Cloud services brokers sound better than they really are

It’s an attractive story: Public cloud services that can allocate applications and services to users through a cloud broker. These brokerage systems sit between the consumers of cloud services and the services themselves.

Brokers can gather data about the cloud service — including cost, efficiency, and functionality — to help you make better decisions about which cloud service best meets the needs of the cloud service consumer. You can place many public and private cloud services behind the broker, then have it broker to the best service for your application.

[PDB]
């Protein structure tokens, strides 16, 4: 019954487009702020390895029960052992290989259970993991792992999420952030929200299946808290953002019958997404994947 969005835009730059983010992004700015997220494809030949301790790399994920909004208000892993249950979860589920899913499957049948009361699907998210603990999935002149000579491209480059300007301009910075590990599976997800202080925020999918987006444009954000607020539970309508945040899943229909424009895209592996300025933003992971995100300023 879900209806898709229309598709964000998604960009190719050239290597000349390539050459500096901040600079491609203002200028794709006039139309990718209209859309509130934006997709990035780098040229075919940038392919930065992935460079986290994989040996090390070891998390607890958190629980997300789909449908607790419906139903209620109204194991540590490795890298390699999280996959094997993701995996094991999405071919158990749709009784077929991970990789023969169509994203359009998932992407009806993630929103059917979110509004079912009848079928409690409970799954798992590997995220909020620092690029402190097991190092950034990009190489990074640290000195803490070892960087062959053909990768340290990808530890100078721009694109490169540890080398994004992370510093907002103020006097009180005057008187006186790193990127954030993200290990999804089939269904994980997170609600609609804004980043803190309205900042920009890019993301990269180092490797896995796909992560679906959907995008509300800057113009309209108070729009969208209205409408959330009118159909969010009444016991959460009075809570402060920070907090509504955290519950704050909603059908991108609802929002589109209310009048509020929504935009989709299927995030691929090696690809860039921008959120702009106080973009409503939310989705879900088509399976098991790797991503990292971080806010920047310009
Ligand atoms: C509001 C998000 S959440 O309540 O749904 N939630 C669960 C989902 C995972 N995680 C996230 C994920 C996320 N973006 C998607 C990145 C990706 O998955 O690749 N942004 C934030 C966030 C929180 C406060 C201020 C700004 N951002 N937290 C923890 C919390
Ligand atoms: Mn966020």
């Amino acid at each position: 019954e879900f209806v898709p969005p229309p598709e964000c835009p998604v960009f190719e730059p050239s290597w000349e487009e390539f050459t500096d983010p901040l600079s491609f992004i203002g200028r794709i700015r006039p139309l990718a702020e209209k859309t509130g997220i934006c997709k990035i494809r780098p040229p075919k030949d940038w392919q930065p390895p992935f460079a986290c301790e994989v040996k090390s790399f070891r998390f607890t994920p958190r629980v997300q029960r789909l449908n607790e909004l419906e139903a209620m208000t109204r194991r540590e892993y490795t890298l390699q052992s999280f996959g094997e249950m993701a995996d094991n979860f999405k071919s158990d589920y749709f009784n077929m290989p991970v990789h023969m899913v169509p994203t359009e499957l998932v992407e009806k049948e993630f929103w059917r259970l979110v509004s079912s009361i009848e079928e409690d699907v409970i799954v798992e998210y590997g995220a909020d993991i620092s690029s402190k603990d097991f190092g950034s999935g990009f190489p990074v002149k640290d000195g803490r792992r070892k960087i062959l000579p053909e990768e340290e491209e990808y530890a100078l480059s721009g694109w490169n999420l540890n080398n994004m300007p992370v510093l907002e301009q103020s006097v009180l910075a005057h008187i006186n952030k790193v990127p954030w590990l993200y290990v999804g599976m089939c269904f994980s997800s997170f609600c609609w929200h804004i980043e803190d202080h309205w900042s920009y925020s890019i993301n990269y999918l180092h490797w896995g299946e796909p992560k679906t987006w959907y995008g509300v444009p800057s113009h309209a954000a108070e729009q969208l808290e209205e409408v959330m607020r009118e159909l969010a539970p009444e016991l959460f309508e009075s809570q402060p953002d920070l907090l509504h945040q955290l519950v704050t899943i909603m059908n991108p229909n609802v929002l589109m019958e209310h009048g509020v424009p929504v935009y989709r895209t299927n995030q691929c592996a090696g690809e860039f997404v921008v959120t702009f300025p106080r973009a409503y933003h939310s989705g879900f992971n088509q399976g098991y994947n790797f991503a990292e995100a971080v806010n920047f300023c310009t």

Though attractive, the sales pitch is a bit different from the reality. Most cloud-based applications have to be localized for the cloud platform they use. If you’ve allocated EC2 and S3 instances from AWS and you use the cloud-native features of that platform, then you’re pretty much locked onto that platform. You’re not able to easily use other cloud services, such as those from Microsoft or Google, all of which means a cloud service broker won’t help outside the use of generic cloud services.

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